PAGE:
Benefits of Gardening

Benefits Of Gardening

By John Johnston

Greta Thunberg, climate change, Australian wildfires, deforestation…everywhere you look, the global environment is dominating the news — often in worrying ways. And if it’s not the environment we’re being warned about, it’s our health; we’re forever being advised to keep fit, to eat healthily, avoid stress, save the planet. It’s a big ask!  

But one surprisingly simple way to benefit both yourself and the environment is gardening. You don’t need to be an expert gardener, a Sir David Attenborough, or even an Alan Titchmarsh to enjoy the many benefits of gardening that we will reveal in a moment, All it takes is a few basic garden tools, a little know-how, and you’re away!

So if you’re looking to do your bit for the environment or get some exercise — even if you just want to tame that unruly patch of grass behind your house — check out our top ten reasons on the importance of gardening and why you should start, then go get those fingers green!

Reduces Stress & Anxiety

Studies have shown that even just half-hour spent gardening can help lower cortisol levels. Cortisol is the body’s stress hormone so having a little less of it in our bodies can only be a good thing. Becoming immersed in;

  1. Digging, to replace garden turf
  2. Sowing seeds for the new season
  3. Planting your favourite spring flowers
  4. Pruning overgrown stems

Whatever else needs doing can also be a good way of promoting mindfulness, of living in the moment, helping with mental health and forgetting about day-to-day worries.

Replaces Going to the Gym

Is gardening good exercise? In short Yes. Gardening may generally be seen as a sedentary pursuit for older generations, but mowing the lawn, digging, planting, and handling a wheelbarrow are all excellent ways to burn a few calories and keep your heart in good condition. The American National Institutes of Health have suggested that doing between 30-45 minutes of gardening three to five times per week in nature’s gym is as good as working out in a ‘proper’ gym.

Helps Reduce Risk of Stroke & Heart Attack

There are a whole host of diseases and health risks that gardening can help lower the risk of. Research has shown that getting out and active in your garden can reduce the risk of stroke by up to 30%; it can lower the risk of heart attacks by 12% as well.

It's Good for Bone Health

Something else that getting into gardening can minimise is the risk of osteoporosis, a condition that leads to weaker bones. Regularly using your hands, arms, and legs as you tend to your garden will not only give you a good workout, it’ll keep your bones stronger for longer.

Reconnects You to Nature

If you live in a city or densely-populated town, you might not get to see much nature, let alone have the chance to get out and amongst it. This is where gardening can help. Having a natural space where you can surround yourself with grass, flowers, and earth instead of concrete and coffee shops can help you bond with our world in its most beautiful and elemental form.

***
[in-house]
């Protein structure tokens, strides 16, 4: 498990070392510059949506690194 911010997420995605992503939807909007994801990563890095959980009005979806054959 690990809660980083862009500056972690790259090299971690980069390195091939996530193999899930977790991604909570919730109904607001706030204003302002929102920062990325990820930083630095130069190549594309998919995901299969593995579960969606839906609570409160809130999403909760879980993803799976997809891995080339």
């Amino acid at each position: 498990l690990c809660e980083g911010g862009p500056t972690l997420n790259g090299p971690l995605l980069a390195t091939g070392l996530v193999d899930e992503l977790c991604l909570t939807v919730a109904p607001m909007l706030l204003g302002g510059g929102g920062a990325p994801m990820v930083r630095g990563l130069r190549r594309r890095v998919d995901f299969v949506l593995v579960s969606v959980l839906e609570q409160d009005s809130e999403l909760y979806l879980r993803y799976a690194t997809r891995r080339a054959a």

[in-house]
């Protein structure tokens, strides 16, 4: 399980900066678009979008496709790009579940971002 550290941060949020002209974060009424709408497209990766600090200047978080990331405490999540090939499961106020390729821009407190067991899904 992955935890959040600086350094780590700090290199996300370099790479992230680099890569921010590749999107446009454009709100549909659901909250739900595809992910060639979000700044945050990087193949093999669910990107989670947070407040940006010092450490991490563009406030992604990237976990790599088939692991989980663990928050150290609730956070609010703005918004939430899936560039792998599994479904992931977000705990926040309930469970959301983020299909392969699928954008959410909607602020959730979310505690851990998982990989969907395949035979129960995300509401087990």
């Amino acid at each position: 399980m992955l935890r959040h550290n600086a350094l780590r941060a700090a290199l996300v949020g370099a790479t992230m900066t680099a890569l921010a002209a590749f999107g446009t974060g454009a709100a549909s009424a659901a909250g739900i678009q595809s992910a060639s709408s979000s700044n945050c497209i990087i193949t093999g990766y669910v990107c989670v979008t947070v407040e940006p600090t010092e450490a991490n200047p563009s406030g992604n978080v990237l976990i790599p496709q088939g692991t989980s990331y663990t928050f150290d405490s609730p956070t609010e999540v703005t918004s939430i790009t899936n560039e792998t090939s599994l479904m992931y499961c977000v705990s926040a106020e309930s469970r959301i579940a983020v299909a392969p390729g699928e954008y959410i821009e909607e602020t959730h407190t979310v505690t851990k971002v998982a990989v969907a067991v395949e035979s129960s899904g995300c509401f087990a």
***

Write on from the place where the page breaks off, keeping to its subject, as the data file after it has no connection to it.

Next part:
It's Very Satisfying

It always feels good to create something from scratch by yourself. Millions of people spend their spare time flexing their creative muscle by baking, knitting, and gardening. Your garden is yours to design and brings to life.
Gardening can help grow a lot of things, including senses of satisfaction, purpose, pride, and responsibility. Not only are you taking a barren space and fill it with colourful life you’re also responsible for the upkeep of that life.

Learn How to Be More Patient

Whatever you choose to grow won’t grow overnight. But that’s part of the appeal. In such a fast-paced society as ours, having your own space where you can both watch nature at work and witness your hard work come to fruition can be a priceless experience.

Good Source of Vitamin D

Getting out outdoors in Glasgow has one big natural benefit for our bodies: vitamin D. We get it from the sun and, as well as being another way to help prevent osteoporosis, it can help keep everything from our teeth to our immune system and lungs working well. As vitamin D deficiency has been linked to sleep problems, getting it from doing some gardening can also assist in getting a good night’s rest.

It Helps the Environment

Yes, you’re just one person on a planet of billions, but your gardening can still bring big benefits to your local environment. How? Well, reducing air pollution for a start. Plants breathe in carbon dioxide and turn it into oxygen. The more plants, shrubs, bushes and trees you have, the cleaner the air around you.

You can also help maintain your local ecosystem. Plants, trees, and vegetation will attract and sustain wildlife, from birds to earthworms. You may have read that honeybees are threatened with extinction — and that without them to pollinate plants, the world’s food supply would be in serious trouble.

You don’t have to start beekeeping in your back yard, but planting a few pollen-and-nectar-rich plants can attract honeybees, helping them to survive. If you live in a loud, built-up area filled with traffic noise, schools, and the like, bushes and trees can help form a noise barrier, making your house a quieter, more relaxed place to be.

It Helps Add Value to Your House

Having a good-looking garden teeming with life and colour is going to be a bigger selling point than an unkempt patch of land. Depending on where you live, a well-kept garden can add up to £2500 to your property’s value, generally offering a three or fourfold return on your investment.  

So there you have it: ten surprisingly enormous benefits just from pottering around in your garden.   

Happy gardening!

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